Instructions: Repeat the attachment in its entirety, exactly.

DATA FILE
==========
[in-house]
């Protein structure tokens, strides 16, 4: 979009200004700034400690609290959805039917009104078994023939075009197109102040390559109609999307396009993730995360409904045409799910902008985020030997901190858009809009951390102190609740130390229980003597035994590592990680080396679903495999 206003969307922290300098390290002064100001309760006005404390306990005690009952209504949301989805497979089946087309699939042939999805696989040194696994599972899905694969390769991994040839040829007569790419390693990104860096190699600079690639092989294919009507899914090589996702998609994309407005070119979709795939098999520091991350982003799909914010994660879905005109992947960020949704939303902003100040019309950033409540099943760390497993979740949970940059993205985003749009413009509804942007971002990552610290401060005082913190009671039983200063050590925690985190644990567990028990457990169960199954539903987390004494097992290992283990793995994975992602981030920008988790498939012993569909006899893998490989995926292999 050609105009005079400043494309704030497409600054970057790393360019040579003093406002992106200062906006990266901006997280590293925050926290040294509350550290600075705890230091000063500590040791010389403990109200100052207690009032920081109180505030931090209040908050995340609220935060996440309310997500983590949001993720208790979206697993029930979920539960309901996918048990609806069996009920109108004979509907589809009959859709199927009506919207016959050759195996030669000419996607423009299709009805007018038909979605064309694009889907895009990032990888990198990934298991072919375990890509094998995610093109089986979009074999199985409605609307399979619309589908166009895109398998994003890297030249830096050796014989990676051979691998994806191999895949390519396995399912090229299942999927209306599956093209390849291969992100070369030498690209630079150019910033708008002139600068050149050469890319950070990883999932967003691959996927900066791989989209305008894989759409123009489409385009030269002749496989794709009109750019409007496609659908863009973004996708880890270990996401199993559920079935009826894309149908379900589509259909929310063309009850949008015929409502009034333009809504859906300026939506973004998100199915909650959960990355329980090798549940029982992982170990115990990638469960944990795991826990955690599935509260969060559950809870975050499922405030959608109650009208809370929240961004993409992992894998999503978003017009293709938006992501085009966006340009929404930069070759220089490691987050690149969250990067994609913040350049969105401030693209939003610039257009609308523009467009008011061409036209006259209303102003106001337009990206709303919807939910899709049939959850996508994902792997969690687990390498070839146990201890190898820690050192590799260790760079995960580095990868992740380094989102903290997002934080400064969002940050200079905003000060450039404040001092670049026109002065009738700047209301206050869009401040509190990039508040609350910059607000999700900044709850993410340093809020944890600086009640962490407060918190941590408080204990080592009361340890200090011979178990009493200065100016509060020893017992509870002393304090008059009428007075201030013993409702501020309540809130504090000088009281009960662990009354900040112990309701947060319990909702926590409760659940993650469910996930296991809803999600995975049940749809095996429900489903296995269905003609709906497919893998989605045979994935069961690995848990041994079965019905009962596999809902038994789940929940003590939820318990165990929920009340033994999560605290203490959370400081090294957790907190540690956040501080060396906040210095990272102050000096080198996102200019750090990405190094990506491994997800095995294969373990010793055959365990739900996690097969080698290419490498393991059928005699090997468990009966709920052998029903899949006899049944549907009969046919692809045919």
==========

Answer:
[in-house]
């Protein structure tokens, strides 16, 4: 979009200004700034400690609290959805039917009104078994023939075009197109102040390559109609999307396009993730995360409904045409799910902008985020030997901190858009809009951390102190609740130390229980003597035994590592990680080396679903495999 206003969307922290300098390290002064100001309760006005404390306990005690009952209504949301989805497979089946087309699939042939999805696989040194696994599972899905694969390769991994040839040829007569790419390693990104860096190699600079690639092989294919009507899914090589996702998609994309407005070119979709795939098999520091991350982003799909914010994660879905005109992947960020949704939303902003100040019309950033409540099943760390497993979740949970940059993205985003749009413009509804942007971002990552610290401060005082913190009671039983200063050590925690985190644990567990028990457990169960199954539903987390004494097992290992283990793995994975992602981030920008988790498939012993569909006899893998490989995926292999 050609105009005079400043494309704030497409600054970057790393360019040579003093406002992106200062906006990266901006997280590293925050926290040294509350550290600075705890230091000063500590040791010389403990109200100052207690009032920081109180505030931090209040908050995340609220935060996440309310997500983590949001993720208790979206697993029930979920539960309901996918048990609806069996009920109108004979509907589809009959859709199927009506919207016959050759195996030669000419996607423009299709009805007018038909979605064309694009889907895009990032990888990198990934298991072919375990890509094998995610093109089986979009074999199985409605609307399979619309589908166009895109398998994003890297030249830096050796014989990676051979691998994806191999895949390519396995399912090229299942999927209306599956093209390849291969992100070369030498690209630079150019910033708008002139600068050149050469890319950070990883999932967003691959996927900066791989989209305008894989759409123009489409385009030269002749496989794709009109750019409007496609659908863009973004996708880890270990996401199993559920079935009826894309149908379900589509259909929310063309009850949008015929409502009034333009809504859906300026939506973004998100199915909650959960990355329980090798549940029982992982170990115990990638469960944990795991826990955690599935509260969060559950809870975050499922405030959608109650009208809370929240961004993409992992894998999503978003017009293709938006992501085009966006340009929404930069070759220089490691987050690149969250990067994609913040350049969105401030693209939003610039257009609308523009467009008011061409036209006259209303102003106001337009990206709303919807939910899709049939959850996508994902792997969690687990390498070839146990201890190898820690050192590799260790760079995960580095990868992740380094989102903290997002934080400064969002940050200079905003000060450039404040001092670049026109002065009738700047209301206050869009401040509190990039508040609350910059607000999700900044709850993410340093809020944890600086009640962490407060918190941590408080204990080592009361340890200090011979178990009493200065100016509060020893017992509870002393304090008059009428007075201030013993409702501020309540809130504090000088009281009960662990009354900040112990309701947060319990909702926590409760659940993650469910996930296991809803999600995975049940749809095996429900489903296995269905003609709906497919893998989605045979994935069961690995848990041994079965019905009962596999809902038994789940929940003590939820318990165990929920009340033994999560605290203490959370400081090294957790907190540690956040501080060396906040210095990272102050000096080198996102200019750090990405190094990506491994997800095995294969373990010793055959365990739900996690097969080698290419490498393991059928005699090997468990009966709920052998029903899949006899049944549907009969046919692809045919």